EC: There’s no reason why we shouldn’t operate from Glasgow. There’s no reason why if we want a major record contract then the major record company shouldn’t come up here and bring the coals to Newcastle and the fish from the fire. [Both EC and AH collapse into giggles]

Tuesday, November 06, 2007

Pet Politics

Just like Suburban Kids With Biblical Names, fellow Swedish pop act Pet Politics have looked to The Silver Jews for their name. The comparisons with Swedish indie pop’s summery sound end there though.

Pet Politics’ new ep The Spring – not, of course, to be confused with their last ep, The Spring (apart from the title track, which is the same) – is caught between the sounds of hope and despair, of The Velvet Underground’s hypnotic drone and the Modern Lovers’ energetic, adolescent interpretation of the Velvets' blueprint.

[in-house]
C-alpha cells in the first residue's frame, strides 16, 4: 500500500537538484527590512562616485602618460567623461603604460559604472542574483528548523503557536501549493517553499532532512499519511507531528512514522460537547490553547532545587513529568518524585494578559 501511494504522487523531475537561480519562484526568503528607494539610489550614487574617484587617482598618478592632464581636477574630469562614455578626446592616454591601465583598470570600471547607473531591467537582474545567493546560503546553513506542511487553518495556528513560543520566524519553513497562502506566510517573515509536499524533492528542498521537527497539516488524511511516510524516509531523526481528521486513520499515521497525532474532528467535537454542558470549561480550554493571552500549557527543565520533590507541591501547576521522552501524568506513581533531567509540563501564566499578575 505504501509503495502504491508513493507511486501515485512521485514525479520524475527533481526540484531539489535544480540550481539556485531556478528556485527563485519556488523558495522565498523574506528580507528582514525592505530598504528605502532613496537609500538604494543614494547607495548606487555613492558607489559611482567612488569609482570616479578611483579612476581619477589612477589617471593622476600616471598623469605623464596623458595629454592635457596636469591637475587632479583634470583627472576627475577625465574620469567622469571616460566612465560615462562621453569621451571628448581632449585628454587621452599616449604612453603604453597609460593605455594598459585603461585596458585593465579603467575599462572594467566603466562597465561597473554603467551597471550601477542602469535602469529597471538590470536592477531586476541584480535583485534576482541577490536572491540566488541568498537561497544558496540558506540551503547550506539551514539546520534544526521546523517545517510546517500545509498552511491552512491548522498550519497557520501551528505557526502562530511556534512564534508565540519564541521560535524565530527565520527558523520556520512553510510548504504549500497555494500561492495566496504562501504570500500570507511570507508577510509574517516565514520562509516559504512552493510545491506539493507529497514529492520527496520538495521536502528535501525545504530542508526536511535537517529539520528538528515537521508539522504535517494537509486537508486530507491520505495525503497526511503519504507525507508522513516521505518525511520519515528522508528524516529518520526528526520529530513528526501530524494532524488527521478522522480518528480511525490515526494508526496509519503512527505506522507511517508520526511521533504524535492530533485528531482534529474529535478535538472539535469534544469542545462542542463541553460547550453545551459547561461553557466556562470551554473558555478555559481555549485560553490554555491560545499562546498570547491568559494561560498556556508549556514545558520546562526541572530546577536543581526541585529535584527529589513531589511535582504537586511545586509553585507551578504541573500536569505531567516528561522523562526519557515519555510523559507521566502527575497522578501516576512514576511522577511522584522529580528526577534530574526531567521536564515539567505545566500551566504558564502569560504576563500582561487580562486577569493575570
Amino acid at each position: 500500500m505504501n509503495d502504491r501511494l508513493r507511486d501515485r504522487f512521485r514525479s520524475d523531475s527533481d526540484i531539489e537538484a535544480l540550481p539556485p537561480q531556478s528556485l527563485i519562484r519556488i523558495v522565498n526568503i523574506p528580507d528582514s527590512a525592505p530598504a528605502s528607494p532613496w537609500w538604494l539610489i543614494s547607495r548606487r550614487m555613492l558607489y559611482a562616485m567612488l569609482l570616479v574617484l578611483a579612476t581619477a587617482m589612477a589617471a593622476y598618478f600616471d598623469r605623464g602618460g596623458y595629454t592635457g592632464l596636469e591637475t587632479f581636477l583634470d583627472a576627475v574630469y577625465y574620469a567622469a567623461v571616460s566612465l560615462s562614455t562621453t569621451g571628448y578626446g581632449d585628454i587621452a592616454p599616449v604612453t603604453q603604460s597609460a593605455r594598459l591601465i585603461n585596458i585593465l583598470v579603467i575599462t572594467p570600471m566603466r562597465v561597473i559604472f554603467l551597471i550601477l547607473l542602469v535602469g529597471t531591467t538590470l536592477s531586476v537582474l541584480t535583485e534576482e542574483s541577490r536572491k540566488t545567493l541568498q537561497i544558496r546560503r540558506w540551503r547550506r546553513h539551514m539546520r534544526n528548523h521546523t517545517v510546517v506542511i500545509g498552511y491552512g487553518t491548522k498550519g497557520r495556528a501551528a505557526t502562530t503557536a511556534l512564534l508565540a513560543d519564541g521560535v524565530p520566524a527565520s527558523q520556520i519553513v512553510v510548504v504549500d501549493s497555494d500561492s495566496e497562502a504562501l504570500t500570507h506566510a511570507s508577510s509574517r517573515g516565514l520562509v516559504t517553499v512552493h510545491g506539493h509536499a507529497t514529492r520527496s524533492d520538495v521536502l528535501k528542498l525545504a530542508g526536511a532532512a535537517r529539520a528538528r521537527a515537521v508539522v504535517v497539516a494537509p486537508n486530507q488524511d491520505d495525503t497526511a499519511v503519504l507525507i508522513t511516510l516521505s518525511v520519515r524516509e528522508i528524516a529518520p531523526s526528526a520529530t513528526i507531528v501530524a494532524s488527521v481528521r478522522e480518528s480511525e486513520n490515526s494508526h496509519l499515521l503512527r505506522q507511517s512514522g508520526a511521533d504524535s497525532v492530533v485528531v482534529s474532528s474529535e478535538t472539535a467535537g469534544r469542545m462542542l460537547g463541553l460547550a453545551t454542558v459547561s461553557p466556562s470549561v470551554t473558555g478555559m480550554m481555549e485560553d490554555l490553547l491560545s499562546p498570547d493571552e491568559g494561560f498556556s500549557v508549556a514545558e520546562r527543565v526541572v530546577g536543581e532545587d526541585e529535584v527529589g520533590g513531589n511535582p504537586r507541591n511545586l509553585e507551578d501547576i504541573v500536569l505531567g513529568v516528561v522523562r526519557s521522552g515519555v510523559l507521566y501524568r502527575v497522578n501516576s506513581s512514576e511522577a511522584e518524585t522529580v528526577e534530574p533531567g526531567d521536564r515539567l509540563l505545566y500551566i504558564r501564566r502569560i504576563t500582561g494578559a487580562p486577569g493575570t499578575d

These three songs – every one of them a fucking peach – by Magnus Larsson (for it is he who is the Pet Politics one-man band) have the restless ambition and off-beam naivety of Daniel Johnston in 1983; the disjointed awkwardness of the TVPs at their most stricken and agonised; the childlike wonder and simplistic pop instinct of The Pastels; and the rugged charm and pastoral idealism of The Kinks.

There are only 300 copies of this utterly essential 7”. Be quick or be sorry, I guess.

Thursday, November 01, 2007

The Raw Herbs video

The Raw Herbs - was there a band who better combined country music's heartbreak with indiepop's introspection (clue: no)?
Was there a band more unjustifiably overlooked (probably, but, for fuck's sake, this lot really did deserve front pages and number one hits)?
Should there be a career-spanning compilation(fuck yeah! The unreleased stuff is amazing, too)?
Do you want to see the video for Don't Bury Me Yet? I know Ally does ("I hope there's some film somewhere because you really have to see Derek's hips wiggle as he sings").
Does singer Derek Parker look like the young Edwyn Collins (uncannily so, yes)?

Andrew Wake, head honcho of that finest of (sadly now defunct) record labels, Medium Cool, sent over a link to the Don't Bury Me Yet video. You know what to do.